Recently I was visiting schools in regional NSW as part of my role with ClickView and happened to be able to tee up a time to catch up with Pete van Whiting and John Catterson. I was expecting to catch up for dinner and a few drinks at a pub; but they had other ideas and roped me into joining them as they recorded an episode of their podcast, Teachers Talking Teaching.
I had only started listening to the podcast recently, but had managed to catch up and I thoroughly enjoy it. The banter is amusing, however, I enjoy listening to the conversations about educational research, or about articles that have been published about education. It is my experience that learningful conversations are not very common and so to be able to engage with the podcast is actually quite mentally stimulating. It also is interesting hearing two high school science teachers' thoughts on other sectors of education.
In this particularly episode, John was reviewing a book chapter which discussed the problems around having specific teaching standards and curriculum, while Pete was discussing an article about violence towards teachers.
It was a late night by the time I left, however, it was actually thoroughly enjoyable. The opportunity to engage in discussions around education theory, pedagogy, issues etc. is not one that comes up very often, and when it does, it has usually been with other primary teachers. So to be able to do so with two secondary teachers, who have a very different experience and perspective on teaching, was great.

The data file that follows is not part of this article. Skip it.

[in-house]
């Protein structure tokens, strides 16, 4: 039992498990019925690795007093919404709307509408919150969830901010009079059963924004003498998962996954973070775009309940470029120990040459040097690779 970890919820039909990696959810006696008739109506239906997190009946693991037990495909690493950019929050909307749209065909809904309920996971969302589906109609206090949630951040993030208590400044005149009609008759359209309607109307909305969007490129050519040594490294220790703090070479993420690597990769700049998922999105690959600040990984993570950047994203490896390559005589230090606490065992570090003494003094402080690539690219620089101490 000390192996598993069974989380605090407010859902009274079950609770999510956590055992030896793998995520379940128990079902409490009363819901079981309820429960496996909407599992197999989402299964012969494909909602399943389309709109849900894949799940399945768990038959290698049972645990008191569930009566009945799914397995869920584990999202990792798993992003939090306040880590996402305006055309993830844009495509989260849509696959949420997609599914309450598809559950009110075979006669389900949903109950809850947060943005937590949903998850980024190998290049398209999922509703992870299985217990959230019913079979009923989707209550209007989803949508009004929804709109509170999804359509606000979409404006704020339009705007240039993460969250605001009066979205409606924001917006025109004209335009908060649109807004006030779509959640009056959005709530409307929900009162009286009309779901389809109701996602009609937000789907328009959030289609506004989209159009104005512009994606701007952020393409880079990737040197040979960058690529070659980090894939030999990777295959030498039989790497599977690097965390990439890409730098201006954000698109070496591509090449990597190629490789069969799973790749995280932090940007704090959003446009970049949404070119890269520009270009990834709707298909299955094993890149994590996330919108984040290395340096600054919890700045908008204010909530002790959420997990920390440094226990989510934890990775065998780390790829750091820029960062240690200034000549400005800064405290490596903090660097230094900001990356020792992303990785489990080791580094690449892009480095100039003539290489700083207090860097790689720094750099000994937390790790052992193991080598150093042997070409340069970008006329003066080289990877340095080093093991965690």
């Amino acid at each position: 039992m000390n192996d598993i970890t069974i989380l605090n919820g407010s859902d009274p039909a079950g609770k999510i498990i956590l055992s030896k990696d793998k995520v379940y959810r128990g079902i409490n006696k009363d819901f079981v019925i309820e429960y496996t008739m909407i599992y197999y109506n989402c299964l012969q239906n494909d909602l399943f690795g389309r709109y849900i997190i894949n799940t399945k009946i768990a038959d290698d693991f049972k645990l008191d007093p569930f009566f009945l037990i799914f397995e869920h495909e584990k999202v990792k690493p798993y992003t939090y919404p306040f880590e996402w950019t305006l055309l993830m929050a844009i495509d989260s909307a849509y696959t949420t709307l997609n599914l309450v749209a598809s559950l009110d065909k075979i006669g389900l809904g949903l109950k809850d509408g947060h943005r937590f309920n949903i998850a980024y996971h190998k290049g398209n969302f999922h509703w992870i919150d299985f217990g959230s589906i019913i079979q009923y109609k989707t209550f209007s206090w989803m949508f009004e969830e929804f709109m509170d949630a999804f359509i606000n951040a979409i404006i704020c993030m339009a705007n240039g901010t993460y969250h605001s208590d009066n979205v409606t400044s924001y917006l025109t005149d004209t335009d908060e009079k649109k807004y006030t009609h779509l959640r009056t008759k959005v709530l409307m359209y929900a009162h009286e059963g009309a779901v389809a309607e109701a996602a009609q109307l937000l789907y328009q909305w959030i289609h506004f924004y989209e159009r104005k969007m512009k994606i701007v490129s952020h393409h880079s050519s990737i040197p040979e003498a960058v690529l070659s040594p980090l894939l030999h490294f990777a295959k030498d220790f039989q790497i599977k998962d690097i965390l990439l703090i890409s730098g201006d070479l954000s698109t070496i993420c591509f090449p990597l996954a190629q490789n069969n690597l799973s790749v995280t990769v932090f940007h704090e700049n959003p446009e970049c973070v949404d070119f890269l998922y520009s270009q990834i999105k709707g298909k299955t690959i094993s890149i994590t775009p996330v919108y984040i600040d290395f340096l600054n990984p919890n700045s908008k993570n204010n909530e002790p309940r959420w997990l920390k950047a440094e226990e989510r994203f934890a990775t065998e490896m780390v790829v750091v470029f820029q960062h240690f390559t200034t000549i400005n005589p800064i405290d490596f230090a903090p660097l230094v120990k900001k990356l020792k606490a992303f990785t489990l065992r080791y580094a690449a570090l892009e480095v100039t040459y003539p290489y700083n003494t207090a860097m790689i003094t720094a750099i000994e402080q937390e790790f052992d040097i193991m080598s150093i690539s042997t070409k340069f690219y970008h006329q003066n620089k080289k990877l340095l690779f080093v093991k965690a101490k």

If you have not listened to the podcast before, I do recommend it, as Pete and John are both quite articulate when they decide to be, and also hold some differing views in some areas which makes for great conversation. To be able to discuss education from a more theoretical-practical perspective based on the articles was thoroughly enjoyable from a professional level and a nice change from the typical conversations that I hear in staff rooms revolving around whether or not assessment tasks have been written, or around the activities of certain students, or what was on television the previous night.
Do you engage in pedagogy-based conversations at all? Occasionally? Sometimes but not as an instigator? I would be curious to understand why you do or do not. Leave a comment here or over on twitter.